Ohri’s Johari Window

Astronaut Buzz Aldrin during the first human l...
Image via Wikipedia

 

An empty Johari window, with the “Rooms” arranged clockwise, starting with Room 1 at the top left

 

Johari window is a cognitive psychological tool created by Joseph Luft and Harry Ingham in 1955[1] in the United States, used to help people better understand their interpersonal communication and relationships. It is used primarily in self-help groups and corporate settings as a heuristic exercise.

When performing the exercise, subjects are given a list of 56 adjectives and picks five or six that they feel describe their own personality. Peers of the subject are then given the same list, and each picks five or six adjectives that describe the subject. These adjectives are then mapped onto a grid

A Johari window consists of the following 56 adjectives used as possible descriptions of the participant. In alphabetical order they are:

  • able
  • accepting
  • adaptable
  • bold
  • brave
  • calm
  • caring
  • cheerful
  • clever
  • complex
  • confident
  • dependable
  • dignified
  • energetic
  • extroverted
  • friendly
  • giving
  • happy
  • helpful
  • idealistic
  • independent
  • ingenious
  • intelligent
  • introverted
  • kind
  • knowledgeable
  • logical
  • loving
  • mature
  • modest
  • nervous
  • observant
  • organized
  • patient
  • powerful
  • proud
  • quiet
  • reflective
  • relaxed
  • religious
  • responsive
  • searching
  • self-assertive
  • self-conscious
  • sensible
  • sentimental
  • shy
  • silly
  • smart
  • spontaneous
  • sympathetic
  • tense
  • trustworthy
  • warm
  • wise
  • witty

 

 

Continue reading “Ohri’s Johari Window”

Ohri's Johari Window

Astronaut Buzz Aldrin during the first human l...
Image via Wikipedia

 

An empty Johari window, with the “Rooms” arranged clockwise, starting with Room 1 at the top left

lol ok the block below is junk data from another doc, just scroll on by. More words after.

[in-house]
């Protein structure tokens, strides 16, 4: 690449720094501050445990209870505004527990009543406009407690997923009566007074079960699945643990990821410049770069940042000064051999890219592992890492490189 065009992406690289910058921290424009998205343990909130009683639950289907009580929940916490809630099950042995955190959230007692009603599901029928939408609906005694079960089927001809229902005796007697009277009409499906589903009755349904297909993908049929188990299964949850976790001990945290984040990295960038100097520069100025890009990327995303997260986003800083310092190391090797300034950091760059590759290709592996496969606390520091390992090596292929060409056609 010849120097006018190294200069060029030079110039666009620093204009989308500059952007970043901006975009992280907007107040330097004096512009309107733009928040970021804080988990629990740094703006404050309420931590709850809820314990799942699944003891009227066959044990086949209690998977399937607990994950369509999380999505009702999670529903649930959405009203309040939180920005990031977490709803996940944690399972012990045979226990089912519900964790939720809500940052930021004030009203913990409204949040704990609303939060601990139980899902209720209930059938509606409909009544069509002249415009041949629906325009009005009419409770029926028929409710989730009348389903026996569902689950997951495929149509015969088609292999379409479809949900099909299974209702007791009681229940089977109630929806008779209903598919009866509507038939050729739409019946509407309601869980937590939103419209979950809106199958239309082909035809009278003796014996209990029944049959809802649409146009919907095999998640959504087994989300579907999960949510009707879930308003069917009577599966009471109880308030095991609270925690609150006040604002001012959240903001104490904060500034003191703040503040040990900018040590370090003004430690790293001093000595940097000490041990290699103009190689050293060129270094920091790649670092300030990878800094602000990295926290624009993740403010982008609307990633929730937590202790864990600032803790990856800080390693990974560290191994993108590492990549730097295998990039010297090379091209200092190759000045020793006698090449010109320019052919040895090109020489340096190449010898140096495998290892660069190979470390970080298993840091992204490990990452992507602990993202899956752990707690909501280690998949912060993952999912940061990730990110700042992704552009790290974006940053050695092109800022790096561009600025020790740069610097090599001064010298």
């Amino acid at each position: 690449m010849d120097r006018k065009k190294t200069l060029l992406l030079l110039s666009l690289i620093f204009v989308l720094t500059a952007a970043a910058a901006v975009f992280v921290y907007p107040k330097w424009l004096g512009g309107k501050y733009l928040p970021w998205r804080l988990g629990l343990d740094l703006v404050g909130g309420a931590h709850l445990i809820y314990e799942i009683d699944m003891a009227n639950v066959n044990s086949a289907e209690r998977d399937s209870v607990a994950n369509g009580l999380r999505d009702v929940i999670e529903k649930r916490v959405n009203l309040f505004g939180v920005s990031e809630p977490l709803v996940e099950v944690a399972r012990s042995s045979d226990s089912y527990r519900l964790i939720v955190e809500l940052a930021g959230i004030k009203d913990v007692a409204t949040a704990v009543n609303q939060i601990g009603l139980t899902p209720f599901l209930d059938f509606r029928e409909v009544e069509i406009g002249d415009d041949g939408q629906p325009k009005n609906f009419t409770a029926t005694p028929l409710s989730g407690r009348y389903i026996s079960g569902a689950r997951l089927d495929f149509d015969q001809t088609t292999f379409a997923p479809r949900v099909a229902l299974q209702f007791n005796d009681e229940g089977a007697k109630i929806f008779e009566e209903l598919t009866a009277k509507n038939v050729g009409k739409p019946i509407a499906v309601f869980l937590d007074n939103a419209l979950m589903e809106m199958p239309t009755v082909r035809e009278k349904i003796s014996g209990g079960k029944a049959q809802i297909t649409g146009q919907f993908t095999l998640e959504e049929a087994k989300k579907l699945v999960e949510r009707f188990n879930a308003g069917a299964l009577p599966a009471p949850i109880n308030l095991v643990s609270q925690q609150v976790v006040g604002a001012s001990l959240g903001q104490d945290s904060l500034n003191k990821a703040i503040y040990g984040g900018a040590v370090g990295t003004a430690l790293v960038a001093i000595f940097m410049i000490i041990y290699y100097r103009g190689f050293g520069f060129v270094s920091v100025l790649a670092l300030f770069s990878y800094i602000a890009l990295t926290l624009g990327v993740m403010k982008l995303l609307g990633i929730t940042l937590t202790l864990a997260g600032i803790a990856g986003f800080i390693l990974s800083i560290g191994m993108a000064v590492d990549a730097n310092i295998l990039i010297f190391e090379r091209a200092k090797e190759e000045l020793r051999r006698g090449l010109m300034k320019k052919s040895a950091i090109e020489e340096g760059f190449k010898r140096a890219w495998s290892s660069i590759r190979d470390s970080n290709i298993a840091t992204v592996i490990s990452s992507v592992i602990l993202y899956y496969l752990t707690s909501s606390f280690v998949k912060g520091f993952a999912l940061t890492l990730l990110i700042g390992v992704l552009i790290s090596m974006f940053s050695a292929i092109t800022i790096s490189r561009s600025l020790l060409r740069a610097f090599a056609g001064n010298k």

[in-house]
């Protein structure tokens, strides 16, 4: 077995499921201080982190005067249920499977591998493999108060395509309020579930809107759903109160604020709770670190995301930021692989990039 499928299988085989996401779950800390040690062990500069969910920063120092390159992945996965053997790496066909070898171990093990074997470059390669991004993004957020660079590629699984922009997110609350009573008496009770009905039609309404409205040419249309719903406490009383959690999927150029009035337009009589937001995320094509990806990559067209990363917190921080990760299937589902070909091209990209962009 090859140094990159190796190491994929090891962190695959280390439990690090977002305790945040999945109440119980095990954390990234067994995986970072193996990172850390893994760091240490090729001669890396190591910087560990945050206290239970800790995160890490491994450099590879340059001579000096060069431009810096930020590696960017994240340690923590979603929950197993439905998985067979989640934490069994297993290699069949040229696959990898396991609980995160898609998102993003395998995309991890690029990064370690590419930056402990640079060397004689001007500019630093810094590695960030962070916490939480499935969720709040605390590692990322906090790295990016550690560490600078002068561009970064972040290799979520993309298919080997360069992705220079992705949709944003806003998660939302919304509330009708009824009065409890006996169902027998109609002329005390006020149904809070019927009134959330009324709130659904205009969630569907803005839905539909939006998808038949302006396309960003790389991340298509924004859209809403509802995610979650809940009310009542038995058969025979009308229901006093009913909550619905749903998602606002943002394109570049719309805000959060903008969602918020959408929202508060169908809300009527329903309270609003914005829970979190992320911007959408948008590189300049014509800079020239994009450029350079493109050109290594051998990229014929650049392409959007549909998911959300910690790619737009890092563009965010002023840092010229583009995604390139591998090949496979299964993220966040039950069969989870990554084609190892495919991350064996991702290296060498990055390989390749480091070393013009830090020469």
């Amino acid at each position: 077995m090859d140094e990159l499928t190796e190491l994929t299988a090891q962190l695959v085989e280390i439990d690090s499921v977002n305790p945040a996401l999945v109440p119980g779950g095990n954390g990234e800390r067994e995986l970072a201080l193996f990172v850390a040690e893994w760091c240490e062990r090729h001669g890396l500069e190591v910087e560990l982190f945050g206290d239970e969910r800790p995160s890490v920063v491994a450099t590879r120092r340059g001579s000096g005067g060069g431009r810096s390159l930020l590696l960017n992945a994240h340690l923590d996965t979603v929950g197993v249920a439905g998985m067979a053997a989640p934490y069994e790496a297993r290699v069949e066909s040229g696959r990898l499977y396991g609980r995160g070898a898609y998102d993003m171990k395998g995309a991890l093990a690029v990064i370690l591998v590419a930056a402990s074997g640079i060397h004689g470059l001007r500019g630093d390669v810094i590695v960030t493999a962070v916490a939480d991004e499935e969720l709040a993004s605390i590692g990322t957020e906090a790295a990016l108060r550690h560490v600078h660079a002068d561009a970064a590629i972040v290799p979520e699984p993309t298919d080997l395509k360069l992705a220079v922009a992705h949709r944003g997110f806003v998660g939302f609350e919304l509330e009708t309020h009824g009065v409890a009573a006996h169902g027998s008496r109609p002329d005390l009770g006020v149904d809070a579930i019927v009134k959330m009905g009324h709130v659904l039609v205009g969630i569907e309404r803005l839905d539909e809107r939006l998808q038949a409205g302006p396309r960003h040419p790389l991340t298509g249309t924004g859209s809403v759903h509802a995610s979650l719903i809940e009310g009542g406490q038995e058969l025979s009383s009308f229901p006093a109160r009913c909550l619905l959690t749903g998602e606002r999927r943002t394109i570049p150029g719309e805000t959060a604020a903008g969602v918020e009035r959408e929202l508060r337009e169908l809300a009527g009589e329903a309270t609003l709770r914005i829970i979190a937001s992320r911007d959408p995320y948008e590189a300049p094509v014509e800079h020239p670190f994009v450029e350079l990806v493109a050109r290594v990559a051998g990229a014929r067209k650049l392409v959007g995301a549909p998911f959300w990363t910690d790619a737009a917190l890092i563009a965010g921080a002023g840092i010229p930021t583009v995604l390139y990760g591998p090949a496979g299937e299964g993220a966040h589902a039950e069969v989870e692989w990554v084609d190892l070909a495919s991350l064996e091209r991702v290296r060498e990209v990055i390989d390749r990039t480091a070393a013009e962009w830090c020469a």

Johari window is a cognitive psychological tool created by Joseph Luft and Harry Ingham in 1955[1] in the United States, used to help people better understand their interpersonal communication and relationships. It is used primarily in self-help groups and corporate settings as a heuristic exercise.

When performing the exercise, subjects are given a list of 56 adjectives and picks five or six that they feel describe their own personality. Peers of the subject are then given the same list, and each picks five or six adjectives that describe the subject. These adjectives are then mapped onto a grid

A Johari window consists of the following 56 adjectives used as possible descriptions of the participant. In alphabetical order they are:

  • able
  • accepting
  • adaptable
  • bold
  • brave
  • calm
  • caring
  • cheerful
  • clever
  • complex
  • confident
  • dependable
  • dignified
  • energetic
  • extroverted
  • friendly
  • giving
  • happy
  • helpful
  • idealistic
  • independent
  • ingenious
  • intelligent
  • introverted
  • kind
  • knowledgeable
  • logical
  • loving
  • mature
  • modest
  • nervous
  • observant
  • organized
  • patient
  • powerful
  • proud
  • quiet
  • reflective
  • relaxed
  • religious
  • responsive
  • searching
  • self-assertive
  • self-conscious
  • sensible
  • sentimental
  • shy
  • silly
  • smart
  • spontaneous
  • sympathetic
  • tense
  • trustworthy
  • warm
  • wise
  • witty

 

 

Continue reading “Ohri's Johari Window”

Stuxnet DeMystified

Detail of a New York Times Advertisement - 1895
Image via Wikipedia

A fascinating article in New York Times details the fascinating details of the Stuxnet virus, apparently the most successful cyber weapon in recent times.

Given that Industrial Controllers are a part of a everything from factories to missile launch configurations, I believe this is a fascinating area of study for the world’s research scientists including creating variants and defenses for this.

https://www.nytimes.com/2011/01/16/world/middleeast/16stuxnet.html

Also a 2008 presentation by Siemens that the NYT was kind enough to link to- (whither Wikileaks ??)